Active duty service members are dying more often from suicide than on the battlefield in Iraq and Afghanistan, and those struggling with thoughts of depression are also more likely to keep it a secret, according to a new study which recently appeared in the Oxford University Press publication, Military Medicine.
“Current wars have led to a devastating public health epidemic of suicide and mental health problems among our veterans and active duty GIs,” said Howard Waitzkin, MD, Phd, distinguished professor emeritus at the University of New Mexico, who is coordinating research at the UNM Health Sciences Center to evaluate the mental health needs of military personnel. Co-authors of the study included Mario Cruz, MD, UNM Clinical Professor of Psychiatry and Bryant Shuey, a fourth year medical student at UNM.
“The mental health consequences are showing themselves most dramatically in high rates of suicide that have recently averaged some 20 per day among veterans, and more than one per day among active duty military personnel,” Waitzkin said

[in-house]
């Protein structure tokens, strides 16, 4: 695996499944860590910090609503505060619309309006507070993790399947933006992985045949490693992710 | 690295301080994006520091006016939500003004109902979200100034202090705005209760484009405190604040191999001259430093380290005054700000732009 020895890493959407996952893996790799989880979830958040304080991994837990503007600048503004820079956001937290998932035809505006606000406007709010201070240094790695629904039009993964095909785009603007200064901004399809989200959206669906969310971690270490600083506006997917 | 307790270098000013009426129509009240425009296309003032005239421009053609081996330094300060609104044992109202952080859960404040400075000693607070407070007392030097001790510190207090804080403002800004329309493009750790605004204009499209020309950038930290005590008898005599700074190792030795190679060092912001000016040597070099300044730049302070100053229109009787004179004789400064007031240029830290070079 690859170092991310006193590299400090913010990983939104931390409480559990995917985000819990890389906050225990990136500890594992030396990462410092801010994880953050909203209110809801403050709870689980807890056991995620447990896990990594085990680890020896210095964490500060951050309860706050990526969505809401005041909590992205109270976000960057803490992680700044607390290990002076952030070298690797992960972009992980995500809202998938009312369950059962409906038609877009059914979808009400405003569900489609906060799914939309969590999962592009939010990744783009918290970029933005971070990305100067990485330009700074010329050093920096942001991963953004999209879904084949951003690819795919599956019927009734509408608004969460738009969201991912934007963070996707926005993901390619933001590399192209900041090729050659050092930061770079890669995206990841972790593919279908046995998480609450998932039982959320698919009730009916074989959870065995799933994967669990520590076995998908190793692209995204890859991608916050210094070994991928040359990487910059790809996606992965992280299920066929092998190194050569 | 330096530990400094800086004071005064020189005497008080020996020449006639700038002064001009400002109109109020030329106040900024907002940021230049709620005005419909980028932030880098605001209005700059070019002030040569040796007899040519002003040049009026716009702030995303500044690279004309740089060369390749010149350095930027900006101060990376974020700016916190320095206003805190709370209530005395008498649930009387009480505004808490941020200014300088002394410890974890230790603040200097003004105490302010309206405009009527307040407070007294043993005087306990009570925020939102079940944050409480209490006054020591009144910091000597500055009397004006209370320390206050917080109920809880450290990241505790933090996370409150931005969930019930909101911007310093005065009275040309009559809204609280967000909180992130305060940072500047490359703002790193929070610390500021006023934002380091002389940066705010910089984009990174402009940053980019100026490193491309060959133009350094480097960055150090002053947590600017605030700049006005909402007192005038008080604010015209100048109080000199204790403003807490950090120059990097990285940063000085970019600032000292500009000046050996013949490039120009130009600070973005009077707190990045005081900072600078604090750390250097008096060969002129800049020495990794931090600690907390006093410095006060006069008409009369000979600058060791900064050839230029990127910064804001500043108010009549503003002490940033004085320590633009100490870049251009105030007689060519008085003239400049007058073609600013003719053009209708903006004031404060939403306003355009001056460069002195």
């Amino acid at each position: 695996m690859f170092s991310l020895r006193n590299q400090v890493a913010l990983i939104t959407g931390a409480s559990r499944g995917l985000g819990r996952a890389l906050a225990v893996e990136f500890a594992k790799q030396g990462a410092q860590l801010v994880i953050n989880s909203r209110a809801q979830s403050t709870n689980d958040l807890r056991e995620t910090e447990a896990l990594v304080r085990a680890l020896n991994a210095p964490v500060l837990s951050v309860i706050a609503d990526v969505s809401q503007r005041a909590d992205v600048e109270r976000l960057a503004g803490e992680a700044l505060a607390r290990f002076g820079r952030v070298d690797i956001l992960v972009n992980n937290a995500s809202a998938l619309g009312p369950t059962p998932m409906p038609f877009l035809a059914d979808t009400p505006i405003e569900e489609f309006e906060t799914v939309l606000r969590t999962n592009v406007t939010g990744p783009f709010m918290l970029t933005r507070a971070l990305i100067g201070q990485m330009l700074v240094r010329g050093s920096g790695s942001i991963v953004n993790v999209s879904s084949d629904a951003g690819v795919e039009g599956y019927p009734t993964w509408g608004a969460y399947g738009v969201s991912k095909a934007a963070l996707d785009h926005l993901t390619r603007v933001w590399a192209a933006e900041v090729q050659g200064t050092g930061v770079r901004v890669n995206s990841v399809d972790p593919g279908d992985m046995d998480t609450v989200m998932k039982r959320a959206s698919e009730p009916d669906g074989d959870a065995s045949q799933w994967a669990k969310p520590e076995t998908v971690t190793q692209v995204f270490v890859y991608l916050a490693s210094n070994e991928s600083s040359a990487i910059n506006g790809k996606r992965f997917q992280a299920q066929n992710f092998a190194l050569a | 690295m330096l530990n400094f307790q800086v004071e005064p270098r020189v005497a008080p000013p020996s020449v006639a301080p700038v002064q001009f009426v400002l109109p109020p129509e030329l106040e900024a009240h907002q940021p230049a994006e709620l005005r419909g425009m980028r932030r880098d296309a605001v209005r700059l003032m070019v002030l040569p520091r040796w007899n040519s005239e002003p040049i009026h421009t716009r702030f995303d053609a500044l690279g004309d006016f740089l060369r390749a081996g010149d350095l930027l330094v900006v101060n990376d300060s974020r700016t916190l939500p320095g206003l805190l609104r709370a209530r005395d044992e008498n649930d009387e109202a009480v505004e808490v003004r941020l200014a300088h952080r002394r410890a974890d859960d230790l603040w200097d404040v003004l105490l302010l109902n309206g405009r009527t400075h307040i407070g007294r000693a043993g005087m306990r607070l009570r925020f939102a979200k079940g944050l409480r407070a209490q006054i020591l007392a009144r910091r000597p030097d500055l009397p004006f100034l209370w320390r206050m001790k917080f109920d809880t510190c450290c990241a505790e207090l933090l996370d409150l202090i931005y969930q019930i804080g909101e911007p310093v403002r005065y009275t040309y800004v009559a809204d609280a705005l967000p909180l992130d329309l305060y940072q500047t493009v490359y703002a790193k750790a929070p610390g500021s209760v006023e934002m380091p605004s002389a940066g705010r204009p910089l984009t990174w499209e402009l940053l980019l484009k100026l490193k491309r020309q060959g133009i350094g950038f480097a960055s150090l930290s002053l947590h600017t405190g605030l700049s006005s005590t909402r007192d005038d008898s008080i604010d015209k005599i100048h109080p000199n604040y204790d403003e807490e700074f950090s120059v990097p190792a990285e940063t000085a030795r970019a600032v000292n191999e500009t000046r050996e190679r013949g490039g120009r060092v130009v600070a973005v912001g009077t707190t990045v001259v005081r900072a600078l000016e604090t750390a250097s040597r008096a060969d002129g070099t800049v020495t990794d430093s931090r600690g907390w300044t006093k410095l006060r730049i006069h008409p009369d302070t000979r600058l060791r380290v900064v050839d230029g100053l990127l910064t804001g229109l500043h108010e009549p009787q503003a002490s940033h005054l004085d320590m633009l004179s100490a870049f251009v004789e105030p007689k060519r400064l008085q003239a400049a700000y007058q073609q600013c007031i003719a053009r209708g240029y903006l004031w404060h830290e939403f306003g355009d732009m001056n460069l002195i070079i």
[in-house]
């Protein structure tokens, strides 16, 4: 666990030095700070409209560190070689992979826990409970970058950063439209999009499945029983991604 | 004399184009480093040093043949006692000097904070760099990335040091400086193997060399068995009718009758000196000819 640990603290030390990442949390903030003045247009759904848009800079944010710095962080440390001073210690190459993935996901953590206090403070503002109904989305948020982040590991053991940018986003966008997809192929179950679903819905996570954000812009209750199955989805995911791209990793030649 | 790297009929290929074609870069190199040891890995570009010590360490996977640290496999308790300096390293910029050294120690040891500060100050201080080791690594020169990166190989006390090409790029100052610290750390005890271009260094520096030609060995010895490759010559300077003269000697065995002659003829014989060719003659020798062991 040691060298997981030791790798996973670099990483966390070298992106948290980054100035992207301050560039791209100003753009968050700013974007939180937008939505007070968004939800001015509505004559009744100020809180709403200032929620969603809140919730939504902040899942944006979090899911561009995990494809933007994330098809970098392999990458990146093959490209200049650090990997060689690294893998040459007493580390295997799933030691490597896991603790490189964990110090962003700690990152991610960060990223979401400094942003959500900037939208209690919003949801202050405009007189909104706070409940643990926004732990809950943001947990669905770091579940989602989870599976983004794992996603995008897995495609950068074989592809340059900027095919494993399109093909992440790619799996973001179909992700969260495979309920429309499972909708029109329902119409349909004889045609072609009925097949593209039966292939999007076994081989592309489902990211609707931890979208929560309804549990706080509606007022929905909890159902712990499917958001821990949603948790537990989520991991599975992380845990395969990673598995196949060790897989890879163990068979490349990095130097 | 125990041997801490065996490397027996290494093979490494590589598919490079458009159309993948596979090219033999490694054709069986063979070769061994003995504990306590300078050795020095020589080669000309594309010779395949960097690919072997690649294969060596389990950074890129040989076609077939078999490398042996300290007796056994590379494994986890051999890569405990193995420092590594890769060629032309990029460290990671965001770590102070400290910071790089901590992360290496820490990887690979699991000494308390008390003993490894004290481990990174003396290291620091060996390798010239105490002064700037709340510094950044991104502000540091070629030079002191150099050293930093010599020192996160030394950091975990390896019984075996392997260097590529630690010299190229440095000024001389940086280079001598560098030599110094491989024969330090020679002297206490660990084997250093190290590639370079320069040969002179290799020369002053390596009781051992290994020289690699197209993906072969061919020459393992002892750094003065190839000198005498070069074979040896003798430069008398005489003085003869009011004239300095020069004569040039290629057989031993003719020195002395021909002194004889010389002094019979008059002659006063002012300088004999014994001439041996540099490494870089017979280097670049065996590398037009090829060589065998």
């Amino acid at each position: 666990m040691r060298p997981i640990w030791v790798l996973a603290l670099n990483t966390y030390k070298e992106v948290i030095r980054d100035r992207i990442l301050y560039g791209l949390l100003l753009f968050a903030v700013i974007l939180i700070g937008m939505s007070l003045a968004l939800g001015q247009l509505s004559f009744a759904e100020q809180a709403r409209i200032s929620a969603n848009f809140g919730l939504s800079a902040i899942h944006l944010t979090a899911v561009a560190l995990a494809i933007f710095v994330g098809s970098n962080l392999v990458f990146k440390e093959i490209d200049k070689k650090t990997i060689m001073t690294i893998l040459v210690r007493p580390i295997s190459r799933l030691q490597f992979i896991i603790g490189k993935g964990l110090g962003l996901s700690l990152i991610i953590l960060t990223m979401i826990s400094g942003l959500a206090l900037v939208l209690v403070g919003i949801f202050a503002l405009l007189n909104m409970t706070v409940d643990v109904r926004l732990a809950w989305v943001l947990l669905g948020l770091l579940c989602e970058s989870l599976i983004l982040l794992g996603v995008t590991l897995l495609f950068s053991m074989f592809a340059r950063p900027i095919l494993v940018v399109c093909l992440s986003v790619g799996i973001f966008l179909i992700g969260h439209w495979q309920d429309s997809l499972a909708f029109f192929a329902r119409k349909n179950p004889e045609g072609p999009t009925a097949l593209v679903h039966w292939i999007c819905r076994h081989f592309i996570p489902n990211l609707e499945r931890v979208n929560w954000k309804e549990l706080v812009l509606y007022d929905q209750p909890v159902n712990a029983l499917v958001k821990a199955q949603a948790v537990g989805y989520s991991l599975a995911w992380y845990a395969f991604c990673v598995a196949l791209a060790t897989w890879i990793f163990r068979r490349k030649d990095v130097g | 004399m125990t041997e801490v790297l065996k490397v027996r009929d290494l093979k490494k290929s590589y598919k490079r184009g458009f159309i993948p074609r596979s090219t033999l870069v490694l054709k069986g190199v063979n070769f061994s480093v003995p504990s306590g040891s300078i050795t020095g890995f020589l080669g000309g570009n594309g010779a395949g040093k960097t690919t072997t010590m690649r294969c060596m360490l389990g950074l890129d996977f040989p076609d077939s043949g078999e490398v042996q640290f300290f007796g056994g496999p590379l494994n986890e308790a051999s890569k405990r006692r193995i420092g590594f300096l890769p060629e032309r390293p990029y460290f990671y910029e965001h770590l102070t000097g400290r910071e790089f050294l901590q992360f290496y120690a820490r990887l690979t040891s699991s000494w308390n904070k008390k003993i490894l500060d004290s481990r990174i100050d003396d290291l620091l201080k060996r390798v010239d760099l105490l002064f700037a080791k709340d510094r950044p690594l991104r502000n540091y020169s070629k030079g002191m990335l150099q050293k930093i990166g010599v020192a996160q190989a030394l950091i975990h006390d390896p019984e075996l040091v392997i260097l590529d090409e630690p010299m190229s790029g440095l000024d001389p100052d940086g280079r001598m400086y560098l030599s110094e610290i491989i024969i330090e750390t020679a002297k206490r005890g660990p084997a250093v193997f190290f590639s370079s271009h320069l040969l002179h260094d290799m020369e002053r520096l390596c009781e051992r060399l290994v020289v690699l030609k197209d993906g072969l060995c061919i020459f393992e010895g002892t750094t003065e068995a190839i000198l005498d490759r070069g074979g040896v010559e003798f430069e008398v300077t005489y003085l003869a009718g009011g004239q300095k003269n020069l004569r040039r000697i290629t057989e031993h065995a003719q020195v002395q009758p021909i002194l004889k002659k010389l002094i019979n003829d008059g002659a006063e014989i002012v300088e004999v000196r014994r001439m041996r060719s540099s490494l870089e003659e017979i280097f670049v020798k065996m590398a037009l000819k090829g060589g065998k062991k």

UNM researchers and collaborators in Texas, Oregon and Massachusetts worked with volunteer health professionals in the Civilian Medical Resources Network and received referrals from the GI Rights Hotline, an organization staffed by members of peace and faith-based organizations. Altogether, they interviewed some 233 clients based in the U.S. and abroad before publishing results in an article, “Military Personnel Who Seek Health and Mental Health Services Outside the Military."
Researchers found high rates of suicidal thoughts, depression, post-traumatic stress and anxiety in the men and women interviewed, yet military personnel gave numerous reasons for not seeking help within the military system. Among the barriers was a distrust that chain of command would protect their privacy, a fear they would be stigmatized and that seeking counseling might harm their careers, Waitzkin said.
“This research emphasizes the crisis facing our military personnel,” said Dr. Lisa Cacari-Stone, associate professor of Health and Social Policy, at the UNM College of Population Health and director of the Transdisciplinary Research, Equity and Engagement Center for Advancing Behavioral Health. The Robert Wood Johnson Foundation Center for Health Policy provided support for the study.
“They deserve the right to seek the quality care of choice for the trauma and other mental health and substance abuse conditions incurred or exacerbated during combat, yet they often are forced to seek help outside the formal health care system.”